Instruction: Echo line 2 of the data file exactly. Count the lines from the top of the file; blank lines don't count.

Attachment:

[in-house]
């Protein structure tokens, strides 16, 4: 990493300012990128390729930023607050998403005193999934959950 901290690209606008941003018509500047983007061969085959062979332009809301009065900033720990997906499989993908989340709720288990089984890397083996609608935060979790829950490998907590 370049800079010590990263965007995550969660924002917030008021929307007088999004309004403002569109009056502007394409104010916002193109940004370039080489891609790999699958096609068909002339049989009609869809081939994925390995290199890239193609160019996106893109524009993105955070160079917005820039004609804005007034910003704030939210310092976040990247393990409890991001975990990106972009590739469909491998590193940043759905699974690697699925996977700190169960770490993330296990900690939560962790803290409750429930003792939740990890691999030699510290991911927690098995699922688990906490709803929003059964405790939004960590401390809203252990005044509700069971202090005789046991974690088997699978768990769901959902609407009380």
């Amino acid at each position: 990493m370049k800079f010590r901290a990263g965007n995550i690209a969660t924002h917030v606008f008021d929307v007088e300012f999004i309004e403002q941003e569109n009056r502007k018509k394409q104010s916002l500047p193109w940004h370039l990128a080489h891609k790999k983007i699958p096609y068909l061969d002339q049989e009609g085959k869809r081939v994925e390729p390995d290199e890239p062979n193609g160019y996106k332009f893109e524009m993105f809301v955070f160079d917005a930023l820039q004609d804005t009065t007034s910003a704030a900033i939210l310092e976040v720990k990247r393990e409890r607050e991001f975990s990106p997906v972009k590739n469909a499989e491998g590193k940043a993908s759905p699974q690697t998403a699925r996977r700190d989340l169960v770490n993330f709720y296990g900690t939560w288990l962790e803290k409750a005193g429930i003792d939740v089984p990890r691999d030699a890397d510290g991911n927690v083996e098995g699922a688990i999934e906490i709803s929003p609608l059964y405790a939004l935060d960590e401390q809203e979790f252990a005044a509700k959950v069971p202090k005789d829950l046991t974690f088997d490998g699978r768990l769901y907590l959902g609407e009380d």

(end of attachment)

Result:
């Protein structure tokens, strides 16, 4: 990493300012990128390729930023607050998403005193999934959950 901290690209606008941003018509500047983007061969085959062979332009809301009065900033720990997906499989993908989340709720288990089984890397083996609608935060979790829950490998907590 370049800079010590990263965007995550969660924002917030008021929307007088999004309004403002569109009056502007394409104010916002193109940004370039080489891609790999699958096609068909002339049989009609869809081939994925390995290199890239193609160019996106893109524009993105955070160079917005820039004609804005007034910003704030939210310092976040990247393990409890991001975990990106972009590739469909491998590193940043759905699974690697699925996977700190169960770490993330296990900690939560962790803290409750429930003792939740990890691999030699510290991911927690098995699922688990906490709803929003059964405790939004960590401390809203252990005044509700069971202090005789046991974690088997699978768990769901959902609407009380």